Public Account Committee questions resourcing of HMRC
A new PAC report argues that the government is “missing the opportunity to recover billions”
- Tax Debt stands at £41.6bn, over £20bn more than pre-pandemic levels, with HMRC estimating it will take “some years” for this debt to be reduced.
- New PAC report argues that the government is missing the opportunity to recover billions by not resourcing HMRC compliance effectively.
- Chancellor Jeremy Hunt to consider giving HMRC more funding if the department can improve upon the 18:1 return on investment currently seen with compliance activity.
A new report by the Public Accounts Committee (PAC) has argued that “The government is missing the opportunity to recover billions in lost revenue by not resourcing compliance.”1 The report also highlights disappointment in the amount of money lost to fraud and error in the Covid-19 support schemes, stating that there is a “moral duty to pursue fraud to ensure fairness and maintain a level playing field for individuals and businesses that did not abuse the schemes, rather than HMRC being seen to reward those that were dishonest.”
The committee also recommended that HMRC publish a three-year plan to monitor and improve customer service, saying that taxpayers are “still not receiving an acceptable level of customer service”
Much has been made of the tax debt owed to HMRC,2 with Dame Meg Hillier, the PAC Chair, saying “the eye-watering £42 billion now owed to HMRC in unpaid taxes would have filled a lot of this year’s infamous public spending black hole.”
HMRC’s Annual Report and Accounts for 2021-2022 state that “The debt balance hit its lowest point since the start of the pandemic in January 2022 at £38.8 billion. Since then, it has steadily increased to £41.6 billion at the end of March 2022.” The main reason for the tax debt increasing is that as people struggled to pay taxes throughout the pandemic, HMRC allowed taxpayers more time, rather than aggressively pursuing debts.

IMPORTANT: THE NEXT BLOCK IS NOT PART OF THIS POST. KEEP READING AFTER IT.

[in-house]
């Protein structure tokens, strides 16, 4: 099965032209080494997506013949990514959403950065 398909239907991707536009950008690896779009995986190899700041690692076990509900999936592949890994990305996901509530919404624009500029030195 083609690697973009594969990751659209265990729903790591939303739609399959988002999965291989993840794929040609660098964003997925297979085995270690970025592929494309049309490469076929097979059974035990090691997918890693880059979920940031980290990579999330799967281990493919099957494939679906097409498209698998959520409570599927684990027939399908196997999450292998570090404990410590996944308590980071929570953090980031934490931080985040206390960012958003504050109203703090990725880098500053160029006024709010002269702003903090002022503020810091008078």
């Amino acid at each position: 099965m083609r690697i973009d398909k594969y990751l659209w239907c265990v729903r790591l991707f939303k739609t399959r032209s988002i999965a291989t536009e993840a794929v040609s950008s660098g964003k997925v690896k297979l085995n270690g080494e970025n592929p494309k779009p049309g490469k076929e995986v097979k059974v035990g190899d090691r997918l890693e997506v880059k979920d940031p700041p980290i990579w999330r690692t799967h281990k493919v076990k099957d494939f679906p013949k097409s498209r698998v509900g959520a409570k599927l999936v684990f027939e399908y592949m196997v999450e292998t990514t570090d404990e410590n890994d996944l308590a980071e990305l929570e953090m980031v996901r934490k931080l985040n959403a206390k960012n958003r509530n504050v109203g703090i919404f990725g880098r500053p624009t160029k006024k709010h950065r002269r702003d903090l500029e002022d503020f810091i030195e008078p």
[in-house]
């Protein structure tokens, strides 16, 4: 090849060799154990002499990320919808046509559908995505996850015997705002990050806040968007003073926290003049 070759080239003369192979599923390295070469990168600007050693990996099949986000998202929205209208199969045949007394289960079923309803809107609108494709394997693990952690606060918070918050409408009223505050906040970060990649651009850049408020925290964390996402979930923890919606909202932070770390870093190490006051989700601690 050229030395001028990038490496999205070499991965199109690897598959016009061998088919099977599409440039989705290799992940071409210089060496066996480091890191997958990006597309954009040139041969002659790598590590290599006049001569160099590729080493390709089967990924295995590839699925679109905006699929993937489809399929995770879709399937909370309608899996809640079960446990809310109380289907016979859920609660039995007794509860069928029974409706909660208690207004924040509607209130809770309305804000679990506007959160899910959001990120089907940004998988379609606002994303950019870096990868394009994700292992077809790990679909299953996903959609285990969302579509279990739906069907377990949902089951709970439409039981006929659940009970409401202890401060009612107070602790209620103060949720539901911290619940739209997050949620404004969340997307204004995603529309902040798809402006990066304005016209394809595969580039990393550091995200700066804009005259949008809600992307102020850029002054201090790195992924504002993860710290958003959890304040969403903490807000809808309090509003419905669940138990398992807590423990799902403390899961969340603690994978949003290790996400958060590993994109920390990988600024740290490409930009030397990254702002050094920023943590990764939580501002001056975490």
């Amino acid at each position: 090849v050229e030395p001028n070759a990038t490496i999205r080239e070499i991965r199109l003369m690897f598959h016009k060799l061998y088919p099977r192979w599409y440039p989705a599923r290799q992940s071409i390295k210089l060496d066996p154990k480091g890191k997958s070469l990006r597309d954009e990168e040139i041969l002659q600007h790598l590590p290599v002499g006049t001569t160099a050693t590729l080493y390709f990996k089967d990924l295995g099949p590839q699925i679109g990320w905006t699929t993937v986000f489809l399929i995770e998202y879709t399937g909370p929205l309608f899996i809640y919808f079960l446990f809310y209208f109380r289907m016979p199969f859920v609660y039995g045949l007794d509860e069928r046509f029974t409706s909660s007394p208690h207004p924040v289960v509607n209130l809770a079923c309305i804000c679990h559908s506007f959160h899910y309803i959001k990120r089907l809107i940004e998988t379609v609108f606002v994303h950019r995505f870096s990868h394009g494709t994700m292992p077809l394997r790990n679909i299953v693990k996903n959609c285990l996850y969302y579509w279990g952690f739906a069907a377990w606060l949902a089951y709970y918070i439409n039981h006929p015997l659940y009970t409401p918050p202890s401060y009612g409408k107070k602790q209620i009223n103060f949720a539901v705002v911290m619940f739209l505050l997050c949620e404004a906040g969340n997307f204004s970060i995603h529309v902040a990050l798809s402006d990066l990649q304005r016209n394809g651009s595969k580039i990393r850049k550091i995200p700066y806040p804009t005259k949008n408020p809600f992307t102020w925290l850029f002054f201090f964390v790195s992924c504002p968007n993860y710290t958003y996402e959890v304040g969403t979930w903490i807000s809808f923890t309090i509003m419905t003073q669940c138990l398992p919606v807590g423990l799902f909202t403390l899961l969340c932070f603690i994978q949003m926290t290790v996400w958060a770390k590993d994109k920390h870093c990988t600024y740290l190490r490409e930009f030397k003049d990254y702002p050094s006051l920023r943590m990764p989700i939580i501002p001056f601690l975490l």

However, while the debt balance has actually reduced from £57.5bn in 2020-2021, it is nowhere near the pre-pandemic levels. HMRC state that the balance is likely to remain above the pre-pandemic average of 2.4% of tax revenues for “some years”. The debt balance in 2017-2018 stood at £18.2bn, and in 2018-2019 was £19.1bn. HMRC was due to publish a plan to tackle the “mountain of tax debt” in September 2022, however, this has since been postponed to January 2023.3 It’s important that HMRC make clear what they mean by “some years”, in order for a greater understanding to be gained as to when this debt will be paid and the overall debt reduced to similar pre-pandemic levels.
HMRC debt balance 2017-2018 through 2021-2022
While this £41.6bn figure is staggering, it is important not to conflate this with the Tax Gap. The debt balance is what HMRC are intending to recover, and is therefore expected to be available to the exchequer at some point.
The Tax Gap on the other hand is the difference between the amount of tax that should be collected, and the amount of tax actually collected. It is the sum total of all of the evasion, avoidance and non-payment that leads to the loss of tax revenue to the government. Almost half of the tax gap, which stood at £32bn in 2020-2021, is resultant from fraud. 4
Returns on investment
On 15 January, the Treasury Minister Victoria Atkins acknowledged that 1,043 HMRC tax compliance staff had been reallocated to work on cases relating to Brexit in 2021-2022.5 This is in addition to the 1,250 staff that had been reallocated to tackling Covid Relief related fraud and error. HMRC’s 2020-2021 Annual Report and Accounts lists 1,237 staff working on ‘COVID-19 response’. This is presumably the administering of the relief schemes, rather than in Covid compliance work.
In order to combat the fraud in the Coronavirus Relief Schemes, a Taxpayer Protection Taskforce was set up. This team is set to wrap up in March, despite collecting less than 25% of the amount lost to fraud and error in these schemes, with HMRC estimating that at least £3.3bn in fraud and error will be outstanding at the end of the financial year. The PAC said they were “disappointed” at the amount set to be recovered. TaxWatch research revealed that staff redeployed to the Taskforce could have produced significantly higher compliance returns in their original teams.6